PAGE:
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Infographic: Women in Science, Technology, Engineering and Mathematics
Infographic: Women in Science, Technology, Engineering and Mathematics
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Infographic: Women in Science, Technology, Engineering and Mathematics


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Inforgraphic prepared and presented by the Knowledge Gateway for Women's Economic Empowerment at the 58th session of the UN Commission on the Status of Women (CSW58).

Inforgraphic prepared and presented by the Knowledge Gateway for Women's Economic Empowerment at the 58th session of the UN Commission on the Status of Women (CSW58).

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  • 1. Upper secondary educa tion Education Learn more and join the discussion at Tertiary education Twice as many male STEM graduates continue to STEM employment than female graduates. The Bridge to Employment Computing graduates: 21%–39% North America and Western Europe 21 %, Central Asia 39% Engineering graduates: less than 20% Science graduates: 40%–53% 26%28% Stereotypes of girls and boys: Studies of unconscious bias in educators reveal a perception of boys as better students. STEM Graduates 60%10% 16% ICT access Gender gap in developing countries: Women need more qualifications to get the same jobs as men. Women in science,technology, engineering and mathematics North America and Western Europe 40%, Central Asia 53%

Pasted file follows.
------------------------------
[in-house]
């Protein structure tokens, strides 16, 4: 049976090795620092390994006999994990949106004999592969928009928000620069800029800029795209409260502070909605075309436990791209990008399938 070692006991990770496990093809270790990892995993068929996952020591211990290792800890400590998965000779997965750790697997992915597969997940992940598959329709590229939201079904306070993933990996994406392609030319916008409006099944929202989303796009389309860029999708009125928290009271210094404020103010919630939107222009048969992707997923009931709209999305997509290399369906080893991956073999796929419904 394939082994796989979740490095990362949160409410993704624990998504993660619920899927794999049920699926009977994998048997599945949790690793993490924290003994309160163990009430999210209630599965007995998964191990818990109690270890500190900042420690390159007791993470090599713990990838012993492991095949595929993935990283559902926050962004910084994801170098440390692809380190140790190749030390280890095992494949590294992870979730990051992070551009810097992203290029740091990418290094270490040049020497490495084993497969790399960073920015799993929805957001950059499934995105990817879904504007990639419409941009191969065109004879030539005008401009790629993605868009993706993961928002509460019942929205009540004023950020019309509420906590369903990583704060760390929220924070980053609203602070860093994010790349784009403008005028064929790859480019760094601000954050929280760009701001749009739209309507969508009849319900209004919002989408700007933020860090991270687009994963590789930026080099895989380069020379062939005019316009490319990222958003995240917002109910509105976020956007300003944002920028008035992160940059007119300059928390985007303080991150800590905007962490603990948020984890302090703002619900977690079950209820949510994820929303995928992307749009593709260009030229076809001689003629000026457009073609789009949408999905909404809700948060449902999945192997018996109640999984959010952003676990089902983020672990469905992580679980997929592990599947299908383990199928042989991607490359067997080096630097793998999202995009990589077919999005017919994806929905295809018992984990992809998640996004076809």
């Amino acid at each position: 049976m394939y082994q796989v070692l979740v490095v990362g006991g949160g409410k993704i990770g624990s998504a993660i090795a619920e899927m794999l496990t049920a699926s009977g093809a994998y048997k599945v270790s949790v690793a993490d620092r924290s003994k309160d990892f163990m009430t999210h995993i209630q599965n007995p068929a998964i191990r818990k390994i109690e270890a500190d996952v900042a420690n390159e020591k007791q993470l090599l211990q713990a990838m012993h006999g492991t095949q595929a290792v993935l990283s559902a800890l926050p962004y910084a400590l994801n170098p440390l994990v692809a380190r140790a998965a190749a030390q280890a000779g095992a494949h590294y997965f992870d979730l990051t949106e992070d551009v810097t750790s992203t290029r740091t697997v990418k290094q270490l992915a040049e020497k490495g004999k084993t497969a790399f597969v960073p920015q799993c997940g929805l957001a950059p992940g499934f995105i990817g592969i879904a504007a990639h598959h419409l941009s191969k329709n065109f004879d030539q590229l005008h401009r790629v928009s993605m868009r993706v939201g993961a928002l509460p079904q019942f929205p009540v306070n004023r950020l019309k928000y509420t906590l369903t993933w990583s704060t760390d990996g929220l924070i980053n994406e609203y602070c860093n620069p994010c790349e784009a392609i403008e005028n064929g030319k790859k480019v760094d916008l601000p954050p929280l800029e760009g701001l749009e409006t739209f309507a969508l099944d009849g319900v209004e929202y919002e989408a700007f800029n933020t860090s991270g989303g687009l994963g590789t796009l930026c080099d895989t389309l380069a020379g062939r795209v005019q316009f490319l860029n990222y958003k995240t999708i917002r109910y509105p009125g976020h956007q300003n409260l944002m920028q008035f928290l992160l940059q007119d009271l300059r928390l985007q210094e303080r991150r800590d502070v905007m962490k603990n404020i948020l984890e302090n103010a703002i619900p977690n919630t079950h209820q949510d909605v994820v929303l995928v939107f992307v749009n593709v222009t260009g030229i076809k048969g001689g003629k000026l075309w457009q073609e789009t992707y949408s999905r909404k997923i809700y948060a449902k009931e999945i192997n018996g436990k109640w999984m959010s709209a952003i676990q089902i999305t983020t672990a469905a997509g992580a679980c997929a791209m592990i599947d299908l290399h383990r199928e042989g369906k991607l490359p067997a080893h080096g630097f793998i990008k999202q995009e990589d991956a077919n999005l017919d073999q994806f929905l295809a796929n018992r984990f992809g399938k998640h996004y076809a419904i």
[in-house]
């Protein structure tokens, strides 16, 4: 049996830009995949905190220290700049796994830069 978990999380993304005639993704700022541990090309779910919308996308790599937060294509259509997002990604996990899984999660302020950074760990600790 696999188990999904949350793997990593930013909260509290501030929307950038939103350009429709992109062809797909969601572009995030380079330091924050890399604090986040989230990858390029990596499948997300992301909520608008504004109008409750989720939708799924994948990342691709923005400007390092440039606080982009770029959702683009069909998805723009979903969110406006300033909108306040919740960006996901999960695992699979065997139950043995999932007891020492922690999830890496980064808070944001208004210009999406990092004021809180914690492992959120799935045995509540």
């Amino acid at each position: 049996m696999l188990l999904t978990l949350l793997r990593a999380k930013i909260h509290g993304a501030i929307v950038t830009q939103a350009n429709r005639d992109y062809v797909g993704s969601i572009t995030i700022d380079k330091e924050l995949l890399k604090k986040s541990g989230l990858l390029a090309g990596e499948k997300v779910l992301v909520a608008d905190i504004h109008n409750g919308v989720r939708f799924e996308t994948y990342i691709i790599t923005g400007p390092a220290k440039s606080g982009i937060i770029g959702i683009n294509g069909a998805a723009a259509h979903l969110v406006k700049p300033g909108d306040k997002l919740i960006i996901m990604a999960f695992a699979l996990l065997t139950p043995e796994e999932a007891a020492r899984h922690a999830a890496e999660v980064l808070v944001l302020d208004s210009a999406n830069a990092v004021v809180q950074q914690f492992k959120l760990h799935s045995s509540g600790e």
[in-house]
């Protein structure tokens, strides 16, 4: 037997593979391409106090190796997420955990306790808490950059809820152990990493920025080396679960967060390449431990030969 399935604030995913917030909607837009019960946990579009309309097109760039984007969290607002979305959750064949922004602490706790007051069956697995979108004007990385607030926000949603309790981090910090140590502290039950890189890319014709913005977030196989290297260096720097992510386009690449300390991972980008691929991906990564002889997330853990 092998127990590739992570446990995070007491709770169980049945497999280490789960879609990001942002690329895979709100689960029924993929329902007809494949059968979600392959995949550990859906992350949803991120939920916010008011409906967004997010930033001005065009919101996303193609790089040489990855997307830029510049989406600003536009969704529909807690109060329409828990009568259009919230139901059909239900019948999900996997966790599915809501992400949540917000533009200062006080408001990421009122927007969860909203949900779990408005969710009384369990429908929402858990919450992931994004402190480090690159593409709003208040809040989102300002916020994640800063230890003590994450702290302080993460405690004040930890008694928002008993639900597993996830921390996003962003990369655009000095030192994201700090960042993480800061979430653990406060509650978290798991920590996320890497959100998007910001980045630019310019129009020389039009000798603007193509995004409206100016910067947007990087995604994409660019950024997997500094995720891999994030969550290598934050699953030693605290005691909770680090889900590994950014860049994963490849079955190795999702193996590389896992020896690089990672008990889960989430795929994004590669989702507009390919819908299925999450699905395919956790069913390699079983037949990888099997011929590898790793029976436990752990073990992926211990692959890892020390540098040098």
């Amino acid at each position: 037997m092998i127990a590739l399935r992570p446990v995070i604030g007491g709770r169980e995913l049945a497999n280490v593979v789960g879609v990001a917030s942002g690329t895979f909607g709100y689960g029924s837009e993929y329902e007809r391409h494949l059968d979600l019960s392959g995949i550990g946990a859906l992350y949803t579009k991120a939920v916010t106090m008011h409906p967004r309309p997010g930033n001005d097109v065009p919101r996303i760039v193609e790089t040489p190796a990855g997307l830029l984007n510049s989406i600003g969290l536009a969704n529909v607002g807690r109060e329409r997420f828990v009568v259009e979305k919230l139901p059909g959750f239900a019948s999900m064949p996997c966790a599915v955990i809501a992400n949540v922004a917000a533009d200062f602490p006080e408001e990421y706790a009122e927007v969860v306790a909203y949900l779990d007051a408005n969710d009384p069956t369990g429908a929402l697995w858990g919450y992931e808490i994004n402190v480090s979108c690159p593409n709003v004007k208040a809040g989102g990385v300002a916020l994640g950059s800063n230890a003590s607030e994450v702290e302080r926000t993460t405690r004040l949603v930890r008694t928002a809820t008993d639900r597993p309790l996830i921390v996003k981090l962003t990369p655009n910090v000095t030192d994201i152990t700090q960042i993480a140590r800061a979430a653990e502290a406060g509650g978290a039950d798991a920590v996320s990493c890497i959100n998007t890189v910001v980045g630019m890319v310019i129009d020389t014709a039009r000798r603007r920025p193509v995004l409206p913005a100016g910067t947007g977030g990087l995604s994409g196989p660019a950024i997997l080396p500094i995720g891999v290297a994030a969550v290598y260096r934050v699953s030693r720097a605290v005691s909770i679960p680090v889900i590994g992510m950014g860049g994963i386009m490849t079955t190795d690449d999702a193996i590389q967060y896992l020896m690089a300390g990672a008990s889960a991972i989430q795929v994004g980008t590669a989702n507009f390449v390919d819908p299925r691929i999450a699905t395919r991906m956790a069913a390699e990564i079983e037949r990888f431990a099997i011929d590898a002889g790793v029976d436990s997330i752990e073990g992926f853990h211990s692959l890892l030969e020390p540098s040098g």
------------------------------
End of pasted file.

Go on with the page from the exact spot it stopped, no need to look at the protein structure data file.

• 2. opportunities Sources: Broadband Commission Gender Working Group Report, 2013 FAO, State of Food and Agriculture (2010-2011) ILO – Equal pay, 2012 ITU – Bright Future Report, 2012 Unesco – WORLD ATLAS of Gender Equality in Education, 2012 Equal participation of women in science and technology could create an estimated European GDP growth: $9 billion 90% 1) Strengthen national legislation, policies and programmes 2) Expand women’s and girls’access and participation in education 3) Strengthen gender-sensitive quality education and training, including in science and technology 4) Support women’s transition from education to full employment and decent work 5) Increase employment retention and progression in science and technology 6) Make science and technology responsive to women’s needs iSchool Zambia: Offers low cost solar tablets with pre-loaded primary curricula for interactive learning in English and other 8 local languages. The Young Girls Science and Health Tele-Academy: In Nigeria en- courages girls to use technology, research, math and engineering to solve their communities’ issues. Approximately 55% of gradu- ates have pursued STEM careers or majored in STEM at university. ConnectEd programme: In Australia, Brazil, China, India and Indonesia, provides scholarships, job skills training, work place- ments and‘youth civic choice’ to improve technological skills of disadvantaged youth and women and increase their eligibility for employment opportunities. UNESCO and Nokia: in Mexico, Nigeria, Pakistan and Senegal provides quality educational material for training for teachers in rural areas through mobile phones. 100Kin10: United States national multi-sector and multi-stake- holder aims to recruit and train 100,000 effective STEM educators by 2021 and provide women with educational opportunities and support. 8.4 million jobs Green jobs employment projection in wind and solar energy by 2030: of formal sector jobs will require technology skills by 2015 Some initiatives since 2011: CSW55 recommendations: Work/life balance: Women in dual-career marriages are four times more likely than men to report that they had assumed the role of “stay-at-home partner” at some point in their career. $ Women physical scientists in US earn 77% of what men employment In the ICT sector women comprise: 15% of high level managers Less than 2/10 professionals Gender pay gap Global average: 22% 37%Chile 20%Kazakhstan 7%Sweden Average yield gender gap in agricultural resources: 20–30% Equalizing could increase agricultural output in developing countries 2.5 – 4%